By Matt Jackonen, Daily Staff Reporter
Published February 7, 2013
Gov. Rick Snyder laid out a $50.9-billion budget for fiscal year 2014-2015 Thursday morning, which includes small funding increases to the state's institutions of higher education.
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The proposed budget, which includes a 5-percent year-over-year growth in spending, focuses mainly on health benefits, pre-elementary education and rebuilding transportation infrastructure.
The budget calls for a modest 2-percent appropriations increase to the state’s public colleges and universities, provided they meet the standards set by the state and limit tuition hikes. The increase comes after the governor's major cuts to higher-education funding in the last two years.
"A second year of increased state appropriations would help keep state funding for higher education moving in the right direction," University spokesman Rick Fitzgerald said in a statement.
"We also applaud the governor for recommending that this year’s one-time funding become part of the base funding for the coming year," he added.
Under the proposed budget, the state will also distribute up to $100 million in bonds to universities that aim to increase engineering student enrollment and graduation rates. Community colleges can compete for up to $50 million in bonds for graduating skilled-trade students.
The budget also includes an increase of $44 in per-pupil funding for K-12 students, and $400 million for school districts to defray retirement costs.
Snyder will also seek to add $65 million in funding for the Great Start Readiness Program, which focuses on pre-elementary education and preparing the underprivileged youth for school.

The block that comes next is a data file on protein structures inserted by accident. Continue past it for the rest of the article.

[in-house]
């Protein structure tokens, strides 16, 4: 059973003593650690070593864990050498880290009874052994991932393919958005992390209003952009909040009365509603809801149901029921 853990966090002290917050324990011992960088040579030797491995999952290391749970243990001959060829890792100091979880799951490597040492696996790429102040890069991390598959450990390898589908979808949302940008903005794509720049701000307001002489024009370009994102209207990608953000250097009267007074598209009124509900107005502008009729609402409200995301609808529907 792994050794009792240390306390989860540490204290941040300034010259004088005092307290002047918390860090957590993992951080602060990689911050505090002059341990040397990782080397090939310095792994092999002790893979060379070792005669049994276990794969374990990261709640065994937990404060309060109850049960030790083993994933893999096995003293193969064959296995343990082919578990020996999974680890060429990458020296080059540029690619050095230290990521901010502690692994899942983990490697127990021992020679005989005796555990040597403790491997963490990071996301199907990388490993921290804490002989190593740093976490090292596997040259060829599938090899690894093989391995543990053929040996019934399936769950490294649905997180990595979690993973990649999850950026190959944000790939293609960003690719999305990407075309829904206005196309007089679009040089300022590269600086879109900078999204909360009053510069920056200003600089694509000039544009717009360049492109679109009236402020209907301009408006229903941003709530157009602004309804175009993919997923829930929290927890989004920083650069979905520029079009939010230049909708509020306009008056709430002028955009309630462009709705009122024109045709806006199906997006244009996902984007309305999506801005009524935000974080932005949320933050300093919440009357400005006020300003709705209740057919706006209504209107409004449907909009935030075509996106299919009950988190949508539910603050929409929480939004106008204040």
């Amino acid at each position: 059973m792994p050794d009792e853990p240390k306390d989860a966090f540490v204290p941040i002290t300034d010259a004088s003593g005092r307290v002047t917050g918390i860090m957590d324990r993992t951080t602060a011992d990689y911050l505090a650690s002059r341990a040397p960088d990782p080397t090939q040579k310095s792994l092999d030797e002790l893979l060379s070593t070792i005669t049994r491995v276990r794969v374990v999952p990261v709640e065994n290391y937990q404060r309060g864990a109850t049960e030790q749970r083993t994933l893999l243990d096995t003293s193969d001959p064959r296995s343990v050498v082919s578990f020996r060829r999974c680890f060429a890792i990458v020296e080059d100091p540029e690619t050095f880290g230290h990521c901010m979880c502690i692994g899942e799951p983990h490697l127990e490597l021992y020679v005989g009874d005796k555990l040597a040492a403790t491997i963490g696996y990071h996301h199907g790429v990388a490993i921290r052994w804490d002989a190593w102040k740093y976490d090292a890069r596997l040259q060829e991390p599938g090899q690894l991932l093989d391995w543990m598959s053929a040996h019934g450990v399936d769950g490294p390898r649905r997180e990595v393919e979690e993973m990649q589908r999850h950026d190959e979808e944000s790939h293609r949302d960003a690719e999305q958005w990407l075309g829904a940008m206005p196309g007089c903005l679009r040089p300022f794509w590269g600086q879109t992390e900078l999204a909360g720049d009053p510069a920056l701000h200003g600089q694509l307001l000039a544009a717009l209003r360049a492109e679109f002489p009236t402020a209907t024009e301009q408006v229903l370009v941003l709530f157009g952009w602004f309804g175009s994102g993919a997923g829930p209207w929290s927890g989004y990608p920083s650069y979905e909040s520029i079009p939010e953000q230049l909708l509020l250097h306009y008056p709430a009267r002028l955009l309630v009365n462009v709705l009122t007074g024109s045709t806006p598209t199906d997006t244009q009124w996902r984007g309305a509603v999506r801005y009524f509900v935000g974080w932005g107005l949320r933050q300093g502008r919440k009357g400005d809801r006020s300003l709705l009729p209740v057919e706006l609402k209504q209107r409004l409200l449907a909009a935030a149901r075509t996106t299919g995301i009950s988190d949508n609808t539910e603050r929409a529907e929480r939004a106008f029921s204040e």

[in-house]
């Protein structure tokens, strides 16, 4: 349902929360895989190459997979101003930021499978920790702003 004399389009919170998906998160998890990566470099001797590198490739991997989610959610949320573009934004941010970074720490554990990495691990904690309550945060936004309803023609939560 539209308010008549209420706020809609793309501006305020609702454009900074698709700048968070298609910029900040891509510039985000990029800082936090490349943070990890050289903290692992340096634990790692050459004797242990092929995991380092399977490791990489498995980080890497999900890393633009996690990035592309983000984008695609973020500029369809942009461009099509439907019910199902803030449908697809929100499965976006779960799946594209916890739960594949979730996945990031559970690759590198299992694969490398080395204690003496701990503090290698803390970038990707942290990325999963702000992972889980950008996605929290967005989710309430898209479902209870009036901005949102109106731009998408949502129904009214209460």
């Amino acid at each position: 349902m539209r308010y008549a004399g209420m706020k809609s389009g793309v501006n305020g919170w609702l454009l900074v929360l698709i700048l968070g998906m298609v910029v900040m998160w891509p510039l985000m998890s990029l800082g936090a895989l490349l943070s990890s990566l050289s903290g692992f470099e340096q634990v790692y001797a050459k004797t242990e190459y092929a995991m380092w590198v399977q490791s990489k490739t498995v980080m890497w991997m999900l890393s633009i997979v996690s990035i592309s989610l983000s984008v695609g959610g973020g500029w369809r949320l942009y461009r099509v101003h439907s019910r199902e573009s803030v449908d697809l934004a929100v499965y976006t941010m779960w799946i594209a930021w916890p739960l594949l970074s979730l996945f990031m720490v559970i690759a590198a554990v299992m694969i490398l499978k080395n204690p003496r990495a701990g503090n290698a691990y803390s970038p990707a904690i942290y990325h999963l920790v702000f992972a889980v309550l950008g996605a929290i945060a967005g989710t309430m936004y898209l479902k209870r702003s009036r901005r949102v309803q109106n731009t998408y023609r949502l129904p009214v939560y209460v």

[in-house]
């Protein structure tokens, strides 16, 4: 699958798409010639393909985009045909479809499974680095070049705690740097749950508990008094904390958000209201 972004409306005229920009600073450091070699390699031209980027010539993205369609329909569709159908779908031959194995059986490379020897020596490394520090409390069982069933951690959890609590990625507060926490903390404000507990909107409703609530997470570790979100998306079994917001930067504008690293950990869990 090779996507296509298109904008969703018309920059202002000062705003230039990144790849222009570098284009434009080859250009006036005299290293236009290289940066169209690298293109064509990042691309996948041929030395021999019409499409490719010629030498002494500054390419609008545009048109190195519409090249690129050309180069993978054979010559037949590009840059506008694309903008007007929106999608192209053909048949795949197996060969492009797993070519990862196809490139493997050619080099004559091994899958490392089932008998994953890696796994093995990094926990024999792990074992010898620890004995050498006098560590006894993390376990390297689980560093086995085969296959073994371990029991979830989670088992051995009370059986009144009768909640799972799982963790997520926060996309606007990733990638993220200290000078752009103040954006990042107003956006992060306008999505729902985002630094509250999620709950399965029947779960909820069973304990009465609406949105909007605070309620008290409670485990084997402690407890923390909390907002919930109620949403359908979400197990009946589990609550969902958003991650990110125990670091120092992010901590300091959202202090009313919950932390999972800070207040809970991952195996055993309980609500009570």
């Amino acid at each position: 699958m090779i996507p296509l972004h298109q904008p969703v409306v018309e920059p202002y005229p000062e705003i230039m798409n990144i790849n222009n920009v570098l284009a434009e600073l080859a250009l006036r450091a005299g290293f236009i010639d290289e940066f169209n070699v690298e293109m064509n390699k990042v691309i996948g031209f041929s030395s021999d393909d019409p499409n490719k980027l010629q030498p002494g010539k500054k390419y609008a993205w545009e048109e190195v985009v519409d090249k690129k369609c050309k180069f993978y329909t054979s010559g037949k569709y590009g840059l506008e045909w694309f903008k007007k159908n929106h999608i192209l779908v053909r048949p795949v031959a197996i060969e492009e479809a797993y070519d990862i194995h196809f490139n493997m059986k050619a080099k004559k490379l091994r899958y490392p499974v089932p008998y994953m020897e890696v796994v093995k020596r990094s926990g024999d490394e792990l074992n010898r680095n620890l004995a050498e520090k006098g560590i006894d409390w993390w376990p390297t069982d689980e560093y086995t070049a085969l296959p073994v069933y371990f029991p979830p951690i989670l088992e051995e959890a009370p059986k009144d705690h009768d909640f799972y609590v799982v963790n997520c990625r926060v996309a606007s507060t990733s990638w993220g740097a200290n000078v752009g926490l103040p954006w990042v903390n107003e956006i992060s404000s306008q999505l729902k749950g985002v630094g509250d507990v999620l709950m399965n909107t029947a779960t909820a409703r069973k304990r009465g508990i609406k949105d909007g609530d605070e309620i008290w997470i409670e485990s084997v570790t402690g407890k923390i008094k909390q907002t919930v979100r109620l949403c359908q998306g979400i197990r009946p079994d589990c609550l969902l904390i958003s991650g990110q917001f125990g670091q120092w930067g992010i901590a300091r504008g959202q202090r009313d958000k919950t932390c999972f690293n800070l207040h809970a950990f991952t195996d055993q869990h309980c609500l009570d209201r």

Within the proposal is a plan to create a new health savings fund that will collect money to pay for future costs of care. Snyder’s office released a fact sheet on Wednesday that indicated the fund would help Michigan avoid covering additional costs until about 2034.
The budget also calls for an increase in Medicaid coverage that would result in an estimated 46-percent drop in uninsured citizens.
Snyder said in a statement that while it’s important that this will insure many citizens, it is more important that the coverage they receive is of a high quality.
“More important than coverage is the quality of coverage,” Snyder said in a statement. “Let’s get people out of the emergency room, and let’s get them with a primary care physician: someone that can take care of their long-term needs which will save us all money and give better quality of life.”
Michigan’s roads will benefit from the governor’s budget: a proposed gas tax will raise over a billion to fix infrastructure.
Snyder said the increase could be compared to an oil change: the state can either pay the smaller bill to fix roads now or deal with a much larger problem later.
“Our roads are deteriorating, but our road funding system is broken,” Snyder said in a statement. “We could wait until it’s too late and pay a massive bill, or we could invest a smaller amount today and start fixing the problem.”